Dec 3, 2013 1:47PM
What is the surprise that there are fewer people in the market. The middle class is shrinking. QE has done nothing for anyone but the rich.
Dec 3, 2013 2:00PM

I will gladly miss out on this pull back before re-investing.


If MSN says it's time to buy --


You better sell fast...

Dec 3, 2013 2:48PM
Why buy now when prices are high?  If you are not in now, wait until the market goes into another recession.
Dec 3, 2013 1:58PM

The middle class is done with the shark swimming & will for some time.

Dec 3, 2013 1:51PM
Folks should never become complacent to market actions.  I remember Obama saying  business owners didn't actually create anything on their own.  Something about this massive money printing and bond purchasing gives me cause for alarm.  Now from the same philisophical reference folks didn't really make profits through investing wisely they made money because of FED money managing.  There is an eventual surprise somewhere in this maze of BS for market participants.  I would not trust much of anything with this Banking/Guberment secret relationship we see today. This gray area and the too big too jail mentality leaves a whole lot of risky unknowns in my opinion.  You never make a profit until you sell and we need to make that rule numero uno.
Dec 3, 2013 1:25PM
People don't understand the difference between volatility and risk.  Stock market price swings are not a risk if you own a diversified portfolio, buy regularly and hold on during market declines.  These swings (volatility) happen on a very  regular basis.  On average we have a 10%+ decline once per year, a 15%+ decline once every two years and a 20%+ decline every three years.  The real risk is not earning the long-term returns of stocks and running out of money in retirement.  The Dow and S&P 500 are at all time highs - by definition that means that every previous decline has been temporary, while the long-term gains have been permanent.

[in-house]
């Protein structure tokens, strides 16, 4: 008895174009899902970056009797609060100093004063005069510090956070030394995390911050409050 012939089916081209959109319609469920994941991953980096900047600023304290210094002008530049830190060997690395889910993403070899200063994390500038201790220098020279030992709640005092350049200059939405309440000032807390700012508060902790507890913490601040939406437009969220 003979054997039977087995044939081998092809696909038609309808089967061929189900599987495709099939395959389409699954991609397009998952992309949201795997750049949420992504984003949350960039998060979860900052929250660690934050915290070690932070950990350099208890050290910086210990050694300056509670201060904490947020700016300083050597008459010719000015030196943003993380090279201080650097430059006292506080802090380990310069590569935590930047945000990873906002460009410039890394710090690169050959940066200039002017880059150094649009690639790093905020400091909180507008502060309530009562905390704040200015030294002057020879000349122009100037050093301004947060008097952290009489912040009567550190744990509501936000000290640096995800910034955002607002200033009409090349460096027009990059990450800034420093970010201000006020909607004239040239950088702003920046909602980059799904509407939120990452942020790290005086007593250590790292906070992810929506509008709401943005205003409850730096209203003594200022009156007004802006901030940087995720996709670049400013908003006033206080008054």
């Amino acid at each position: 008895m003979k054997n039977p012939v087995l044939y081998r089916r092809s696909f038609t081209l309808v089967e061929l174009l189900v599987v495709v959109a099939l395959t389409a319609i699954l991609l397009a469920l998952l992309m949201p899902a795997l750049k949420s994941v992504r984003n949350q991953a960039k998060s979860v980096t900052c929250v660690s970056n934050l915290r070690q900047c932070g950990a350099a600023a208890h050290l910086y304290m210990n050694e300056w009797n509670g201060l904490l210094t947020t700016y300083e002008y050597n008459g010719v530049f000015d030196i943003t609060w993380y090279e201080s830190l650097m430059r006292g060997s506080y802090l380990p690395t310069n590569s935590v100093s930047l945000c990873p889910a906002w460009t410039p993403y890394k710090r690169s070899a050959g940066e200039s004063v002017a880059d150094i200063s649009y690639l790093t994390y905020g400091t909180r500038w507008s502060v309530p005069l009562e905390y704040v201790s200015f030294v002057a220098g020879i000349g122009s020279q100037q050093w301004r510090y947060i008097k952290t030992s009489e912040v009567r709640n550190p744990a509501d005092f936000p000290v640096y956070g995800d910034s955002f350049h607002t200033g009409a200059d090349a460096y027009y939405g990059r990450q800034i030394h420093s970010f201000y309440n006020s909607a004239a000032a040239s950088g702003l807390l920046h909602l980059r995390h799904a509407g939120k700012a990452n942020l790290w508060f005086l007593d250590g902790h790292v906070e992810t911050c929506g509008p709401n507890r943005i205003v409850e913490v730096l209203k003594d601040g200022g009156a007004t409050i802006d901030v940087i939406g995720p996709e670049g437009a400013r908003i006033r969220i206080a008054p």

Dec 3, 2013 2:01PM
"Missing" ............. I think the story should have said "Missed". Oh, I forget they want dumb money to take them off their positions.

"But the last 15 years have been an extremely turbulent period"


The tech bubble, housing bubble, slight *&^%%$$# recession etc.


Most inexperienced investors want the fast, shiny rewards with no risk. Invest ten bucks and be a millionare by the of of the week.


I've sold underperformers as part of a plan during this period but never pulled my money out of the market.



Dec 3, 2013 2:53PM

So long as interest rates remain low, and the federal government continues to print paper money, the stock market will give the appearance of "all is well." It's intended to last out Barrack's tenure.


But all is not well. And you are being led a merry dance around Wall Street. All to prop up your phony and his cronies in D.C.


The Kool-Aid crash: Keep drinking. There is poison in this brew. Albeit, slow poison, the result shall be the same. Arsenic kills, be it a large dose, or many smaller doses.

Dec 3, 2013 2:27PM
Strange how price go up on something people aren't buying. You want me to invest in a product that doesn't meet the laws of supply and demand. Nope, not gonna do it.